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How to Get Weight Loss Surgery on NHS

Weight loss surgery, also known as bariatric surgery, is a medical procedure that can help individuals who are severely overweight or obese to achieve significant weight loss. This surgical intervention is often recommended for individuals who have tried other methods of weight loss without success and who have certain health conditions related to their weight. In the United Kingdom, eligible patients can obtain weight loss surgery through the National Health Service (NHS). In this article, we will provide accurate information on how to get weight loss surgery on the NHS.

How to Get Weight Loss Surgery on NHS

How to Get Weight Loss Surgery on NHS

Weight loss surgery, also called bariatric surgery, can really change your life if you're having a hard time with obesity. It can help improve overall health, reduce weight-related medical conditions, and enhance quality of life. If you are considering weight loss surgery and are eligible for NHS treatment, here is a step-by-step guide on how to get weight loss surgery on the NHS.

Step 1: Speak to Your GP

The first step in the process is to schedule an appointment with your GP. Discuss your weight loss goals and concerns with them, and they will assess your eligibility for weight loss surgery. Your GP will evaluate your BMI, weight-related health conditions, and previous attempts at weight loss. They will also consider other factors such as your mental health and lifestyle.

If your GP determines that you meet the criteria for weight loss surgery, they will refer you to a specialist bariatric team at a hospital for further assessment and consultation.

Step 2: Specialist Assessment

Once your GP refers you to a bariatric team, you will undergo a specialist assessment. This assessment will involve a comprehensive evaluation of your physical and mental health. The bariatric team will assess your suitability for weight loss surgery and determine the most appropriate procedure for you.

During the assessment, the team will discuss the potential risks and benefits of weight loss surgery, as well as any alternative options available. They will also provide you with information about the different types of weight loss surgery, such as gastric bypass, gastric sleeve, or gastric band.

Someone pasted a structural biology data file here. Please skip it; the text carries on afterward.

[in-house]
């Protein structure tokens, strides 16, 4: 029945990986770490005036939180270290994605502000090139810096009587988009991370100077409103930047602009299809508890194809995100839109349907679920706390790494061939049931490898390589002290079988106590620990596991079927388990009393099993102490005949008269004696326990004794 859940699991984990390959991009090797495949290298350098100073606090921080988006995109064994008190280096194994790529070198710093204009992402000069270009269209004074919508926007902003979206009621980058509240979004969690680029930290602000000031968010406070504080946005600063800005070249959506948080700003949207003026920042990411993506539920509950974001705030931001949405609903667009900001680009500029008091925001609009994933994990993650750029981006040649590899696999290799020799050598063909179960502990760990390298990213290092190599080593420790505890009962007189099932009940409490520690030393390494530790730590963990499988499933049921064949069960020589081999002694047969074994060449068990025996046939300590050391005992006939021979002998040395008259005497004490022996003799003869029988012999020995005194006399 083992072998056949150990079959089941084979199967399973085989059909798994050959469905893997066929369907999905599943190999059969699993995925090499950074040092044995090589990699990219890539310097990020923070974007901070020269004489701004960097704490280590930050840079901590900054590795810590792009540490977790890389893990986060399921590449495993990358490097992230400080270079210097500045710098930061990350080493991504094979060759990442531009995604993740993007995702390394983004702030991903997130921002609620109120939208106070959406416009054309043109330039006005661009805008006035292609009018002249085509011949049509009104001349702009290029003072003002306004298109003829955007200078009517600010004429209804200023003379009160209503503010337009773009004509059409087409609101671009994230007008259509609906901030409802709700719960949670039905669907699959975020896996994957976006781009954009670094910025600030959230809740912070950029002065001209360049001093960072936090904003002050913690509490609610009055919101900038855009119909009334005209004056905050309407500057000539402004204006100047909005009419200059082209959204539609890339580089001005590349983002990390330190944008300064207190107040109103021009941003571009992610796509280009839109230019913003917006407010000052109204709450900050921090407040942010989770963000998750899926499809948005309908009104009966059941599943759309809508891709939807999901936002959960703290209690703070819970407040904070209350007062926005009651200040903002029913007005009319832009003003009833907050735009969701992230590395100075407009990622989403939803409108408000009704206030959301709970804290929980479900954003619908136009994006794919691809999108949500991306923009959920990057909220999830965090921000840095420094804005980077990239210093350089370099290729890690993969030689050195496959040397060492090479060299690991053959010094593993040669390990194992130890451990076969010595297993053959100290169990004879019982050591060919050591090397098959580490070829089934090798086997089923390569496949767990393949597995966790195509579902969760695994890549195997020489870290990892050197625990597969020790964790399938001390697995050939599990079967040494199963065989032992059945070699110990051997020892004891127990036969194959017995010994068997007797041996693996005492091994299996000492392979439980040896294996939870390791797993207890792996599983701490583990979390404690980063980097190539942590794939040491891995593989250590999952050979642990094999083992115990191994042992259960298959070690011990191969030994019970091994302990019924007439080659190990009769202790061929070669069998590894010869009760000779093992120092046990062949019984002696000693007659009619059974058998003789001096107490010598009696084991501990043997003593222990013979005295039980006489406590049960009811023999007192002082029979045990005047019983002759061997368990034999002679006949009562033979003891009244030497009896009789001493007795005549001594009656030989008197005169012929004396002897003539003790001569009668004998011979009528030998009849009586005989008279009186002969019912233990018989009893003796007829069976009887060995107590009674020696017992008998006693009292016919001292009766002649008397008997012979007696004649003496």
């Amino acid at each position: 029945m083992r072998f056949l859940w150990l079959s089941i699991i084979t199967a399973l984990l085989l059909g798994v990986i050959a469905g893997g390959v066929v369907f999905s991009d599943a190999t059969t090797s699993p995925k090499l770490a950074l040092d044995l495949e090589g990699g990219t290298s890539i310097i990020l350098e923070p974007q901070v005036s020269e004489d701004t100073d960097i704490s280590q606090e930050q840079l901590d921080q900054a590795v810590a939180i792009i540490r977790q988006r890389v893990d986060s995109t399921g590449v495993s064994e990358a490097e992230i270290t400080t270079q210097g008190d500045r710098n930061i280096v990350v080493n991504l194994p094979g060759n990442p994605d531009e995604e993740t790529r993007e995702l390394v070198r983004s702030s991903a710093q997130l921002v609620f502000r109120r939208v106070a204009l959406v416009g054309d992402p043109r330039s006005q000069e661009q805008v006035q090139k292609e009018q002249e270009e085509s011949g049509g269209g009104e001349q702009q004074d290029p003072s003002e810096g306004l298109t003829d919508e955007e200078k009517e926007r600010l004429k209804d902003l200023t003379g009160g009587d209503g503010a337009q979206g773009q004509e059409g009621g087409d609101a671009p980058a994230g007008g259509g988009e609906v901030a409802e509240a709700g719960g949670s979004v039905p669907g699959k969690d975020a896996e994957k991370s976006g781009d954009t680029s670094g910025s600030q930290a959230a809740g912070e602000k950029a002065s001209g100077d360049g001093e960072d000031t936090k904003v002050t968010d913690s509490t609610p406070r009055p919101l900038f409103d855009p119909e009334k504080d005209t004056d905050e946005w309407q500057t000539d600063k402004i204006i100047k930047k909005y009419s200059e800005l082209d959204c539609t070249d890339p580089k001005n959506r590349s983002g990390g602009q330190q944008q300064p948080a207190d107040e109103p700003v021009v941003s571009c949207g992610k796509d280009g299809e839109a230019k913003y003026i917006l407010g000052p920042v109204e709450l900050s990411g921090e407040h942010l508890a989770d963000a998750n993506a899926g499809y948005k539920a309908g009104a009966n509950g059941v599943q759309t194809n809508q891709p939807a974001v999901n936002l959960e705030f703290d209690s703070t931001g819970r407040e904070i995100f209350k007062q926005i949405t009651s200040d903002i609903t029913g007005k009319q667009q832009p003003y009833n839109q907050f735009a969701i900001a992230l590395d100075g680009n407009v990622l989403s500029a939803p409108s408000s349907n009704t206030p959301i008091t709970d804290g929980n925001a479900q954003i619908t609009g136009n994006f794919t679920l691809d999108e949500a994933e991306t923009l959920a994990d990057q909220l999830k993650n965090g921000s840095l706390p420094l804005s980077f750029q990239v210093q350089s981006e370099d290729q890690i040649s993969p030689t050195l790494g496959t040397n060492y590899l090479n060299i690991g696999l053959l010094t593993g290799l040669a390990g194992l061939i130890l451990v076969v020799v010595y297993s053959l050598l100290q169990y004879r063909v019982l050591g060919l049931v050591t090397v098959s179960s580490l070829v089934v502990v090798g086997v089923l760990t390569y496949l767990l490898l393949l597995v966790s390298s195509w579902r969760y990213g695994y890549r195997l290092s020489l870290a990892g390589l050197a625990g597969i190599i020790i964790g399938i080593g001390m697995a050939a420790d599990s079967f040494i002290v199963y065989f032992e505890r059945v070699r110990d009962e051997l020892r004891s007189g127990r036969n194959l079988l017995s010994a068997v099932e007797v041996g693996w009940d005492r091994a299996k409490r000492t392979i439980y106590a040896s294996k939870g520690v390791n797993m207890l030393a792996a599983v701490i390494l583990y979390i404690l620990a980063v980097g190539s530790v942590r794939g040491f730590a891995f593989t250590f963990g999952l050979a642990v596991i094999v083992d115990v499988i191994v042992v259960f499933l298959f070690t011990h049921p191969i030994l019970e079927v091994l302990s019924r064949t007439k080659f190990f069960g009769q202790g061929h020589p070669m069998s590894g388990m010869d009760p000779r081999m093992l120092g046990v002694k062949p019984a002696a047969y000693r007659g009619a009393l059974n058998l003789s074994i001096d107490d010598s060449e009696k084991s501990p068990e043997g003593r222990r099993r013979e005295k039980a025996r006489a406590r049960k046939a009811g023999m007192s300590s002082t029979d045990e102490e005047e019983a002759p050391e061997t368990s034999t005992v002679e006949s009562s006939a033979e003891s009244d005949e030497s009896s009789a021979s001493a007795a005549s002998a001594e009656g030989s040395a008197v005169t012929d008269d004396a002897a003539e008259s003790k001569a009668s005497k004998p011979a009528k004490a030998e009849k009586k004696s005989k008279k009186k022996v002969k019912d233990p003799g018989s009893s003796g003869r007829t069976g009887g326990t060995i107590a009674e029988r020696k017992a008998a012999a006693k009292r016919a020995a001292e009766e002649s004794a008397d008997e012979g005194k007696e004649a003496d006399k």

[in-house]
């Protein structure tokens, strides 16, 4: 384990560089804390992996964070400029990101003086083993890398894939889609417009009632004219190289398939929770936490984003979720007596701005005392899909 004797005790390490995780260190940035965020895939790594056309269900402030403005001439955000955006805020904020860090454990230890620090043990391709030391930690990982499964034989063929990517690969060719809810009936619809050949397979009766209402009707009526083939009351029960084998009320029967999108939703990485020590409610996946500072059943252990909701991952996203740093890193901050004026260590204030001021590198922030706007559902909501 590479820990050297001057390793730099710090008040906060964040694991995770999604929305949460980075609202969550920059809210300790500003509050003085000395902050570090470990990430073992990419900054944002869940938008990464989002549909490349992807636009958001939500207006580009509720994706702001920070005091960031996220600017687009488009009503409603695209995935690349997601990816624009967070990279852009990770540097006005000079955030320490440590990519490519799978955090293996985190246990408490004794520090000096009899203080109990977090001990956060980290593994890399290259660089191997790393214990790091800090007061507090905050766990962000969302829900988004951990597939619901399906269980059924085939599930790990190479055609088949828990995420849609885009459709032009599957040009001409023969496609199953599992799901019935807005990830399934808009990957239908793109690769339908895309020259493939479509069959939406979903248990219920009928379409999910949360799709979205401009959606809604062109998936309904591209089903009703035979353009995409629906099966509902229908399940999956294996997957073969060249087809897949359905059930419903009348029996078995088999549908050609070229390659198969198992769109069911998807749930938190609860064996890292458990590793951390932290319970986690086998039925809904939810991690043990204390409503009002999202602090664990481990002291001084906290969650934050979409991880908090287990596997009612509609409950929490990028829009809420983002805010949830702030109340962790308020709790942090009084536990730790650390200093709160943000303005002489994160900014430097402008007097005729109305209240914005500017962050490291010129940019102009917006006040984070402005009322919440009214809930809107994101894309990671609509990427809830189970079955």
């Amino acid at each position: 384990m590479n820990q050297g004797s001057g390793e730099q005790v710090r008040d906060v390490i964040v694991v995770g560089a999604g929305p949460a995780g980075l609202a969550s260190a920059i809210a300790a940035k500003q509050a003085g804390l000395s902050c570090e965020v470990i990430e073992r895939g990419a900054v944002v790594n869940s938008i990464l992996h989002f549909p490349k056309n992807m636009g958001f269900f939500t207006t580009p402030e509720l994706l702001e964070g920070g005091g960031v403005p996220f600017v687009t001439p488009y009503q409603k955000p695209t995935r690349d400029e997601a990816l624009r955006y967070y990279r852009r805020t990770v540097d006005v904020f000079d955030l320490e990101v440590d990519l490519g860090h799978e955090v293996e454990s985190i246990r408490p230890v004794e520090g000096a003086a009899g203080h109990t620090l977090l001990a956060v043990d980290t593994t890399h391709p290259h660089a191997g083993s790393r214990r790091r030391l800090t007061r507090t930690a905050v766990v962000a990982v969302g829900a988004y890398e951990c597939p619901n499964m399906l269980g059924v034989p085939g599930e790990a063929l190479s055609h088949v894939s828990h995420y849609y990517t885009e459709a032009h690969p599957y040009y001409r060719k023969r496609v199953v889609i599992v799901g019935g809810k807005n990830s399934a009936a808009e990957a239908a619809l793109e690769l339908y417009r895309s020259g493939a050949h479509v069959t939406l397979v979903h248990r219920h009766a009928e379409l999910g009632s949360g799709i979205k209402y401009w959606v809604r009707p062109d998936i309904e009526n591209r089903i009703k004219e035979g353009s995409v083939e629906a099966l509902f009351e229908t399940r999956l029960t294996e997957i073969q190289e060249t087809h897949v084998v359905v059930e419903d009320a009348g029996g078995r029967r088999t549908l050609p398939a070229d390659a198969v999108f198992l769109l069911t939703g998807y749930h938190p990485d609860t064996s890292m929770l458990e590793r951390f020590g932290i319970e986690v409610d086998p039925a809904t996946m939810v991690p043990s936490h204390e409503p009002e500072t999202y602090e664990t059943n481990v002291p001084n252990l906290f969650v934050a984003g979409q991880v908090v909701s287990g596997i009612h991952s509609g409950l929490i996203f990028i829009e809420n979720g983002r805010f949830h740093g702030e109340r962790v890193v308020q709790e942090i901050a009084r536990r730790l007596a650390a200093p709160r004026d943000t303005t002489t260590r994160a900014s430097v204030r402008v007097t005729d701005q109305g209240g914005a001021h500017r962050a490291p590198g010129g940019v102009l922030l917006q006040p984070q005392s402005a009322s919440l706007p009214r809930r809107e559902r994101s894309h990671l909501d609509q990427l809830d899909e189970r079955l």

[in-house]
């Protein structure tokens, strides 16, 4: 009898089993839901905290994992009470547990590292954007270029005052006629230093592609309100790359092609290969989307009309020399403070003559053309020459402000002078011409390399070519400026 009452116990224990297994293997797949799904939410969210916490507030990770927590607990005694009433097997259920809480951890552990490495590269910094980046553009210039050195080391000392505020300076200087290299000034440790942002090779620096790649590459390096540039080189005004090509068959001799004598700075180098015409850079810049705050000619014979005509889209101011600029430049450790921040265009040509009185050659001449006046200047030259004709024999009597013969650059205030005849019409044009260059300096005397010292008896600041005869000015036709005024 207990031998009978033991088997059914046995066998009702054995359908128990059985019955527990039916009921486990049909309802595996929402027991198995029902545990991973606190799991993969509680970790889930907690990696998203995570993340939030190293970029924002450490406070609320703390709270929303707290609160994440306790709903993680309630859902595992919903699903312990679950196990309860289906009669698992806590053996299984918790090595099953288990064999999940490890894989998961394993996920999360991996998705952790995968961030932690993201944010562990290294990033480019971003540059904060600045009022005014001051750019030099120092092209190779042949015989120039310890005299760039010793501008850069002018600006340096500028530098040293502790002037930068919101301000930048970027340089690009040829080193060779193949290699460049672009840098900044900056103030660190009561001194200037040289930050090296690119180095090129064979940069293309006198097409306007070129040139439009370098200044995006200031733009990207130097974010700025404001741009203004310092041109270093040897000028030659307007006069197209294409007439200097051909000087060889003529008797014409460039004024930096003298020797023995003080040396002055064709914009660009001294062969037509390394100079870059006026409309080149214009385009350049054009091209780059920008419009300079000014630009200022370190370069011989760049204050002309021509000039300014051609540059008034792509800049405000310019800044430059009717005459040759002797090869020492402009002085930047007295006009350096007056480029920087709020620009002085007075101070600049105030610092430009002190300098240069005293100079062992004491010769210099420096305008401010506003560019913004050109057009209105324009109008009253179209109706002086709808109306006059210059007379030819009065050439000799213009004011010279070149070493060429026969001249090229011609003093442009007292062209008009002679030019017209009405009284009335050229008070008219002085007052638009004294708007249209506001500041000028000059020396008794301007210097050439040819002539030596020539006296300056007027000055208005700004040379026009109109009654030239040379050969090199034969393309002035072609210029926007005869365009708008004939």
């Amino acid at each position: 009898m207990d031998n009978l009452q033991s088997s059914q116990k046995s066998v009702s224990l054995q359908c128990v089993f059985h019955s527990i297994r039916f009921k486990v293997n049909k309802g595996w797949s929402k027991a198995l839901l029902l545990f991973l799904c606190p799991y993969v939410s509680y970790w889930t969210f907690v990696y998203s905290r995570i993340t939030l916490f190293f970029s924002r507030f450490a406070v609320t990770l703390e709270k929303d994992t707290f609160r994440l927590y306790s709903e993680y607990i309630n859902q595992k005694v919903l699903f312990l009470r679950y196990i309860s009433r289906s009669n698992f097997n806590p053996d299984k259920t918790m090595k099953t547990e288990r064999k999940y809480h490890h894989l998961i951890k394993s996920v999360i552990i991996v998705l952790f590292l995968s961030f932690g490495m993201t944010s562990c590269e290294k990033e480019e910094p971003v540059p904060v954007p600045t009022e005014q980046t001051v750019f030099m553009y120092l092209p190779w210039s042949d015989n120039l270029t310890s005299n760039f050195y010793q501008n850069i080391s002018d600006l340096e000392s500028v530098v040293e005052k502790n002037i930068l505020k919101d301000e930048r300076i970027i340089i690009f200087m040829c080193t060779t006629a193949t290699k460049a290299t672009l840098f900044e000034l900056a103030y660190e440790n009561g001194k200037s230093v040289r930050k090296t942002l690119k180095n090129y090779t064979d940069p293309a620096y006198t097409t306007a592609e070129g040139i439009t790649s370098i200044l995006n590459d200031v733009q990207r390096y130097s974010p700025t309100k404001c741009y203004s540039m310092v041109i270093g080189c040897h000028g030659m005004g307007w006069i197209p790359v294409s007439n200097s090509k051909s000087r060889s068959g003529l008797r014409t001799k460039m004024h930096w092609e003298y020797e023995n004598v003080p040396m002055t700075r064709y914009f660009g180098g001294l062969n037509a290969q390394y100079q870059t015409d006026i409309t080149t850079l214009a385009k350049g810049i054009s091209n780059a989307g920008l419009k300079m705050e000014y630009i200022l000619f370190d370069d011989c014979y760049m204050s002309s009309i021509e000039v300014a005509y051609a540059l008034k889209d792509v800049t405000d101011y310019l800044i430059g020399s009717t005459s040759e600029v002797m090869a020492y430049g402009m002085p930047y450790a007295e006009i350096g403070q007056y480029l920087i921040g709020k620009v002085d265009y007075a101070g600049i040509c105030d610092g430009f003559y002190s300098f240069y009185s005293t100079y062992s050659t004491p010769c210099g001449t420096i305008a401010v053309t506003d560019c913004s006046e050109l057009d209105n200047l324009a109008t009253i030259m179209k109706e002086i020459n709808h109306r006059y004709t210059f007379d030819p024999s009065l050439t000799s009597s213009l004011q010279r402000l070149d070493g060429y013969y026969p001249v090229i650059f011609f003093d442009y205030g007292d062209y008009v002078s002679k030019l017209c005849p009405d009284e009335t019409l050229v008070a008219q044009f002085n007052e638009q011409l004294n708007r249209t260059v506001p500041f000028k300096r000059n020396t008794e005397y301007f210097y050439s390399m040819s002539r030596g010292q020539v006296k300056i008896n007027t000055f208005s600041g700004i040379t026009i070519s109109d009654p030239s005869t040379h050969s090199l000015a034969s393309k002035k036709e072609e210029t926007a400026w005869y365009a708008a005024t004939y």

It is essential to ask any questions you may have during this assessment to ensure you have a clear understanding of the procedure and its implications.

Step 3: Preparing for Surgery

Once you have been approved for weight loss surgery, you will need to prepare for the procedure. This may involve making certain lifestyle changes, such as quitting smoking or losing a certain amount of weight before surgery. The bariatric team will provide you with specific instructions tailored to your individual needs.

You may also be required to attend pre-operative appointments, such as consultations with an anesthetist and a dietitian. These appointments are crucial in ensuring that you are physically and mentally prepared for the surgery.

Step 4: Surgery and Aftercare

After completing the necessary preparations, you will undergo weight loss surgery. The specific procedure will depend on the recommendation of the bariatric team and your individual circumstances.

Following the surgery, you will be closely monitored by the medical team to ensure your safety and well-being. You will receive post-operative care instructions, including dietary guidelines and recommendations for physical activity.

It is important to follow these instructions diligently to optimize your weight loss results and minimize the risk of complications. Regular follow-up appointments with the bariatric team will be scheduled to monitor your progress and provide ongoing support.

Eligibility for Weight Loss Surgery on the NHS

Before considering weight loss surgery in the NHS, it's important to understand the eligibility criteria set by the NHS. The criteria may vary slightly across different regions, but generally, the following factors are taken into consideration:

  • Body Mass Index (BMI): The NHS usually considers individuals with a BMI of 40 or above as eligible for weight loss surgery. In some cases, individuals with a BMI between 35 and 40 may also be considered if they have other obesity-related health conditions.